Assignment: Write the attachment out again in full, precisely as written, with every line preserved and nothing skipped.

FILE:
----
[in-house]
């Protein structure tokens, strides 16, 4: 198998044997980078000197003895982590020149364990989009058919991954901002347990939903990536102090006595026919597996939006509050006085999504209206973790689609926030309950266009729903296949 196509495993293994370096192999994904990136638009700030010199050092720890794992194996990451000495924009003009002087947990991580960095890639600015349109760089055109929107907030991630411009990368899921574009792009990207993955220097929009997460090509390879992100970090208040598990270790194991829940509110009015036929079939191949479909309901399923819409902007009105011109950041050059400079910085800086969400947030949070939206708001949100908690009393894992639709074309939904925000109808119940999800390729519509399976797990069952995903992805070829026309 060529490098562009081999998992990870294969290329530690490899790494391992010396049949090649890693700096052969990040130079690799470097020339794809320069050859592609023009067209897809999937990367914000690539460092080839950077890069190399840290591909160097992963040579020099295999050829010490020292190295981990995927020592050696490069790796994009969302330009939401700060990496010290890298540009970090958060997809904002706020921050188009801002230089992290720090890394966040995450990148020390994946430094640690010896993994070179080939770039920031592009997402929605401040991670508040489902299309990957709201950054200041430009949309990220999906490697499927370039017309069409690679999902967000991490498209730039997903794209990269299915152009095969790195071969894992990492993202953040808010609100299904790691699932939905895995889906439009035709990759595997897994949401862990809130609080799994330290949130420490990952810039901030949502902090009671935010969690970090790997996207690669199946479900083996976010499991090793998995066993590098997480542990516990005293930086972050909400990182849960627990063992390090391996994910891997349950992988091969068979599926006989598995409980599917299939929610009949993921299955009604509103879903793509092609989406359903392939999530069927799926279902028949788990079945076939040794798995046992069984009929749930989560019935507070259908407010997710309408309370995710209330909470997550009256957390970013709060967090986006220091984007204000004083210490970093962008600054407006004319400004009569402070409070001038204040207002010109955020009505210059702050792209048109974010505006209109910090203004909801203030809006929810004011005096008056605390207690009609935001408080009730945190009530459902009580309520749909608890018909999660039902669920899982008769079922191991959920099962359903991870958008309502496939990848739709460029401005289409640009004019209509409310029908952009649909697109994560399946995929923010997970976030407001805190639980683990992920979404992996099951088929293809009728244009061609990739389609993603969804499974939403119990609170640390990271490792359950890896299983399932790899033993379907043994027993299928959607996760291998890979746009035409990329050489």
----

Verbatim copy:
[in-house]
């Protein structure tokens, strides 16, 4: 198998044997980078000197003895982590020149364990989009058919991954901002347990939903990536102090006595026919597996939006509050006085999504209206973790689609926030309950266009729903296949 196509495993293994370096192999994904990136638009700030010199050092720890794992194996990451000495924009003009002087947990991580960095890639600015349109760089055109929107907030991630411009990368899921574009792009990207993955220097929009997460090509390879992100970090208040598990270790194991829940509110009015036929079939191949479909309901399923819409902007009105011109950041050059400079910085800086969400947030949070939206708001949100908690009393894992639709074309939904925000109808119940999800390729519509399976797990069952995903992805070829026309 060529490098562009081999998992990870294969290329530690490899790494391992010396049949090649890693700096052969990040130079690799470097020339794809320069050859592609023009067209897809999937990367914000690539460092080839950077890069190399840290591909160097992963040579020099295999050829010490020292190295981990995927020592050696490069790796994009969302330009939401700060990496010290890298540009970090958060997809904002706020921050188009801002230089992290720090890394966040995450990148020390994946430094640690010896993994070179080939770039920031592009997402929605401040991670508040489902299309990957709201950054200041430009949309990220999906490697499927370039017309069409690679999902967000991490498209730039997903794209990269299915152009095969790195071969894992990492993202953040808010609100299904790691699932939905895995889906439009035709990759595997897994949401862990809130609080799994330290949130420490990952810039901030949502902090009671935010969690970090790997996207690669199946479900083996976010499991090793998995066993590098997480542990516990005293930086972050909400990182849960627990063992390090391996994910891997349950992988091969068979599926006989598995409980599917299939929610009949993921299955009604509103879903793509092609989406359903392939999530069927799926279902028949788990079945076939040794798995046992069984009929749930989560019935507070259908407010997710309408309370995710209330909470997550009256957390970013709060967090986006220091984007204000004083210490970093962008600054407006004319400004009569402070409070001038204040207002010109955020009505210059702050792209048109974010505006209109910090203004909801203030809006929810004011005096008056605390207690009609935001408080009730945190009530459902009580309520749909608890018909999660039902669920899982008769079922191991959920099962359903991870958008309502496939990848739709460029401005289409640009004019209509409310029908952009649909697109994560399946995929923010997970976030407001805190639980683990992920979404992996099951088929293809009728244009061609990739389609993603969804499974939403119990609170640390990271490792359950890896299983399932790899033993379907043994027993299928959607996760291998890979746009035409990329050489």